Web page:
Clustering of predictions
Most drugs bind to a wide range of targets. Indeed, it has been shown that drugs will generally bind most members of protein families (Kuhn et al, 2008; Hopkins, 2008), albeit with varying potency. The result of this is that for a given side effect, multiple members of the same protein family will be predicted to cause the side effect. If one of the members of the family is known to cause the side effect, then the other targets should not be regarded as false positives, but rather as a consequence of the broad binding profile of drugs. A similar cause of redundant predictions is the case of protein complexes, where it is not clear which subunit is the actual target. To address this problem, we have implemented a simple clustering mechanism. Each side effect is treated independently. At a given q‐value cutoff, there is a number of proteins predicted to be causal for the side effect under consideration. First, proteins known to cause the side effect are identified, for example, by comparison of mouse phenotypes (see below) or by the literature searches. Second, proteins are assigned to the known causal protein, forming clusters of proteins: if at least half of the drugs that bind one target also bind another target that is predicted to cause the same side effect, then we define them to be a cluster.
Mapping of gene–phenotype associations
For 89 drug targets, we were able to obtain phenotypes of mouse strains carrying null mutations in the target proteins from the Mouse Genome Informatics resource (Bult et al, 2010) and mapped terms from the Mammalian Phenotype Ontology one‐to‐one to human side effects by strict matching of synonyms, resulting in 116 knockout phenotypes that corresponded to human drug side effects. In total, 398 knockout–phenotype pairs could be mapped to protein–side effect pairs.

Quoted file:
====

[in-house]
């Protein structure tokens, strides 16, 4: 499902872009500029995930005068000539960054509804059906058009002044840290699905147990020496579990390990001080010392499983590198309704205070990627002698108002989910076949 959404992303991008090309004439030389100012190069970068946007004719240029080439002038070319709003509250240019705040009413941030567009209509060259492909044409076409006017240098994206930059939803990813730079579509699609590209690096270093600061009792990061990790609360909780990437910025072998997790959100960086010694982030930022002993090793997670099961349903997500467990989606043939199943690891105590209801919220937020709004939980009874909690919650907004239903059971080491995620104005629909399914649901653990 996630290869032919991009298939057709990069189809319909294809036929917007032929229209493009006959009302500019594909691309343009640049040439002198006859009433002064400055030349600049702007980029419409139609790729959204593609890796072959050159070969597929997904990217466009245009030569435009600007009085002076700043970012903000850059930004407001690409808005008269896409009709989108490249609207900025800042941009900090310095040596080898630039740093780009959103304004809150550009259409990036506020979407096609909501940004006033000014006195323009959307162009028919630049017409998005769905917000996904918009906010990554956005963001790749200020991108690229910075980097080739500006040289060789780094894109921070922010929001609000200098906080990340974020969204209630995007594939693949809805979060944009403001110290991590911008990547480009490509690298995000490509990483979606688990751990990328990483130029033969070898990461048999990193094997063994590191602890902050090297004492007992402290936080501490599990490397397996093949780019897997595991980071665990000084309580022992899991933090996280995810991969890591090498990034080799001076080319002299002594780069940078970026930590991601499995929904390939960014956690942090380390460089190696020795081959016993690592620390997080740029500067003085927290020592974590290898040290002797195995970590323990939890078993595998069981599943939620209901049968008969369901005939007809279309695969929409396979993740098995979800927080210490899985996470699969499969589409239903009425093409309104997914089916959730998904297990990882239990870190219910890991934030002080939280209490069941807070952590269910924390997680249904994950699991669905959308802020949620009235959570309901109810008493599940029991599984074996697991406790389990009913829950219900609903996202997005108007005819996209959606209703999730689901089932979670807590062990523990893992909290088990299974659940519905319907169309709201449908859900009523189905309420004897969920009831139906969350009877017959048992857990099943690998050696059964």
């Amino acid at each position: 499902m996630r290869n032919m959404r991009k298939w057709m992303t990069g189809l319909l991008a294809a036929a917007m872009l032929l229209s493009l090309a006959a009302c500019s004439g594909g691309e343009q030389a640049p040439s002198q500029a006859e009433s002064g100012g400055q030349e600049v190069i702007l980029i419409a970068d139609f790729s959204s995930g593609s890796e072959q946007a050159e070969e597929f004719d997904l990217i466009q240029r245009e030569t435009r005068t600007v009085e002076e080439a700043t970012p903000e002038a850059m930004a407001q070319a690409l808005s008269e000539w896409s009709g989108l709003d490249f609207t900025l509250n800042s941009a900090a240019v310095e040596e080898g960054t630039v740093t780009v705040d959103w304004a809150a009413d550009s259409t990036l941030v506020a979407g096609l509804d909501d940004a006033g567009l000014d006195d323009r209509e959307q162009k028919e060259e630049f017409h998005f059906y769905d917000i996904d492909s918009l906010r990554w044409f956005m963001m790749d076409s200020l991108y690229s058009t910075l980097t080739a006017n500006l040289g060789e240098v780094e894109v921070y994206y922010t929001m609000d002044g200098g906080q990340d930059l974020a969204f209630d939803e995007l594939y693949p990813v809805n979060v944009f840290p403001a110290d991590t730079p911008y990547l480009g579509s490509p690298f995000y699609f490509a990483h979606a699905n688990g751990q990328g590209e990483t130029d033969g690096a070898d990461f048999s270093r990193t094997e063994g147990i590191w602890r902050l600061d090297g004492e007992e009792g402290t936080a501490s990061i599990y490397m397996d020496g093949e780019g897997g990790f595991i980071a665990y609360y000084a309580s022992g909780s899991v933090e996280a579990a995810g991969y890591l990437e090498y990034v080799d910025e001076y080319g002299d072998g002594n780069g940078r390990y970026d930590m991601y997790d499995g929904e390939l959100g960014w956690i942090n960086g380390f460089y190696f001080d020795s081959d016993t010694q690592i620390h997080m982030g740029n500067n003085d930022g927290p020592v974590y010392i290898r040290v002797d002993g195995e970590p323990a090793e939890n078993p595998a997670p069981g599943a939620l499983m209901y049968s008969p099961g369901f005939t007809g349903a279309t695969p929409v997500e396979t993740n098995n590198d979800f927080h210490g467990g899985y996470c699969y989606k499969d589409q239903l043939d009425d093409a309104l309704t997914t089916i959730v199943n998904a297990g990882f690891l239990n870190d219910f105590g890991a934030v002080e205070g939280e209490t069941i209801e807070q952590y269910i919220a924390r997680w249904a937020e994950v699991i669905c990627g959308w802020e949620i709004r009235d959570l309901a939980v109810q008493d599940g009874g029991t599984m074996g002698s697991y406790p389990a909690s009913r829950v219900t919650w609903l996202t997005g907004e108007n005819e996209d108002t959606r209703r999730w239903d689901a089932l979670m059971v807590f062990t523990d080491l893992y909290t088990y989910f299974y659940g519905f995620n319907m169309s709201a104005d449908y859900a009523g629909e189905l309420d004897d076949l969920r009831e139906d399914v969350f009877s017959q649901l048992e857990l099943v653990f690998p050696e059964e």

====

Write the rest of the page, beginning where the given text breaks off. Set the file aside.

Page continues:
Verification of predictions
Predictions were regarded as directly supported in any of the following cases: The association between protein and side effect has been reported in the literature, or has been observed in a knockout mouse model. A related or similar phenotype was observed in mice that could not be automatically mapped. The opposite phenotype was reported in mutant mice, suggesting an involvement of the protein in the regulation of the observed phenotype despite a different outcome between temporary inhibition and constitutive knockout of the protein. In many cases, the existing literature does not pinpoint a single protein, but rather a group of proteins, to be responsible for a given side effect. Indirect support comes from papers that link a class of drugs with the same mechanism (e.g., selective serotonin reuptake inhibitors) to the side effect.
Male and female mice of 2 months of age (C57BL/6J and N, Charles River, Calco, Italy and EMMA, Monterotondo, Italy, respectively) were used in this study. Animals were housed in groups of 4–6/cage with food and water ad libitum at 22–24°C on 12‐h light cycle with lights on at 0700, h. All procedures were approved by the Italian Ministry of Health and the EMBL Animal Ethics Committee.
Hot plate test
Thermal sensitivity was measured using the hot plate test (Mogil et al, 1999). Mice were briefly handled each day for 4 days before and on the experimental day. Mice were brought to the testing room 30 min before injection. Testing of female or male mice was alternated. All tests were carried out between 0900 and 1300, h. Mice were placed on a hot plate apparatus (Ugo Basile, Varese, Italy) maintained at 55.0±0.2°C and the latency to the first hind‐paw withdrawal was recorded. Animals were removed from the plate after the first response or after 60 s as a cutoff time. Hind‐paw withdrawal was scored from videotape (by MAB) as a foot lifting, shake or lick (Hammond, 1993; Espejo and Mir, 1993). Ambulatory movements were not considered as responses.